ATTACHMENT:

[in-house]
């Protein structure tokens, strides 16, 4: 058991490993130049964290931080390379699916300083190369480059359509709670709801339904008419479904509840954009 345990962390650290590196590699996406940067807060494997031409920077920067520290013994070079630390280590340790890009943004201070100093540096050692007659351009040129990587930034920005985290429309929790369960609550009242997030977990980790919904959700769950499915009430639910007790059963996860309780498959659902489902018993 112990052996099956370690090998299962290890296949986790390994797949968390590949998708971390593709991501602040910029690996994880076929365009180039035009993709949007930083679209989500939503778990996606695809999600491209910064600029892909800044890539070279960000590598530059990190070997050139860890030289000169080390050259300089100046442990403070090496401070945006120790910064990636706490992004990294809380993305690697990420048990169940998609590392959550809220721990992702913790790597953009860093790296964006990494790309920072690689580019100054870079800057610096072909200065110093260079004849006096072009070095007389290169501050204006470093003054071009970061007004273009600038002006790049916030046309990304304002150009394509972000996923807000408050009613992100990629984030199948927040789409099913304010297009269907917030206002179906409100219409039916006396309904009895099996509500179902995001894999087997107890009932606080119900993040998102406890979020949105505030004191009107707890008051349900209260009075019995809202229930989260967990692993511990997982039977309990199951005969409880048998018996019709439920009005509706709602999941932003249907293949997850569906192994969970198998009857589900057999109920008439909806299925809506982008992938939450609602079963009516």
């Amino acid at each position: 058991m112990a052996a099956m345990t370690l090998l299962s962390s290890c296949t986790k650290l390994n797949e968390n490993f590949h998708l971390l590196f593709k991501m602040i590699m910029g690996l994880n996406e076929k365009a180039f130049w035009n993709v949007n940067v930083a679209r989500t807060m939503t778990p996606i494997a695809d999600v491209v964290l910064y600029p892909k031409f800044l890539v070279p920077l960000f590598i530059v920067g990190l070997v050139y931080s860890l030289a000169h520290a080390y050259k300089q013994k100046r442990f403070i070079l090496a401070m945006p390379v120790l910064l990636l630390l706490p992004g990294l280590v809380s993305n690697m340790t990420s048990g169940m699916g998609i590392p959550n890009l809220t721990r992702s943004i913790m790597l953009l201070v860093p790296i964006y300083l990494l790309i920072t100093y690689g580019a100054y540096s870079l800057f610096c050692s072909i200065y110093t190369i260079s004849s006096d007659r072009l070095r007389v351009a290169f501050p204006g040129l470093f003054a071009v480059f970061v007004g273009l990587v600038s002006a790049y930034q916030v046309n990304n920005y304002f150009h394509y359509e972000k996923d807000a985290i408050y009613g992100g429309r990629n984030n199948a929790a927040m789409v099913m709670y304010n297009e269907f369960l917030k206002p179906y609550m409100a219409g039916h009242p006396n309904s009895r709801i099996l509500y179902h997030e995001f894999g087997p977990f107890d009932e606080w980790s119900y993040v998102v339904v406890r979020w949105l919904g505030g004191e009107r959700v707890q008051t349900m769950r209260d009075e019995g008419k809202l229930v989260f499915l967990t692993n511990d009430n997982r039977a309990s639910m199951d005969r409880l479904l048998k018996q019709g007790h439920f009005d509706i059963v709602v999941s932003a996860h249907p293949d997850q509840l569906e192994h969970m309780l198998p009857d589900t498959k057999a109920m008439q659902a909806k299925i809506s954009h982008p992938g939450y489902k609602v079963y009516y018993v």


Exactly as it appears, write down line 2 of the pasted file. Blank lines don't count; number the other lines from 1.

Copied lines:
């Protein structure tokens, strides 16, 4: 058991490993130049964290931080390379699916300083190369480059359509709670709801339904008419479904509840954009 345990962390650290590196590699996406940067807060494997031409920077920067520290013994070079630390280590340790890009943004201070100093540096050692007659351009040129990587930034920005985290429309929790369960609550009242997030977990980790919904959700769950499915009430639910007790059963996860309780498959659902489902018993 112990052996099956370690090998299962290890296949986790390994797949968390590949998708971390593709991501602040910029690996994880076929365009180039035009993709949007930083679209989500939503778990996606695809999600491209910064600029892909800044890539070279960000590598530059990190070997050139860890030289000169080390050259300089100046442990403070090496401070945006120790910064990636706490992004990294809380993305690697990420048990169940998609590392959550809220721990992702913790790597953009860093790296964006990494790309920072690689580019100054870079800057610096072909200065110093260079004849006096072009070095007389290169501050204006470093003054071009970061007004273009600038002006790049916030046309990304304002150009394509972000996923807000408050009613992100990629984030199948927040789409099913304010297009269907917030206002179906409100219409039916006396309904009895099996509500179902995001894999087997107890009932606080119900993040998102406890979020949105505030004191009107707890008051349900209260009075019995809202229930989260967990692993511990997982039977309990199951005969409880048998018996019709439920009005509706709602999941932003249907293949997850569906192994969970198998009857589900057999109920008439909806299925809506982008992938939450609602079963009516």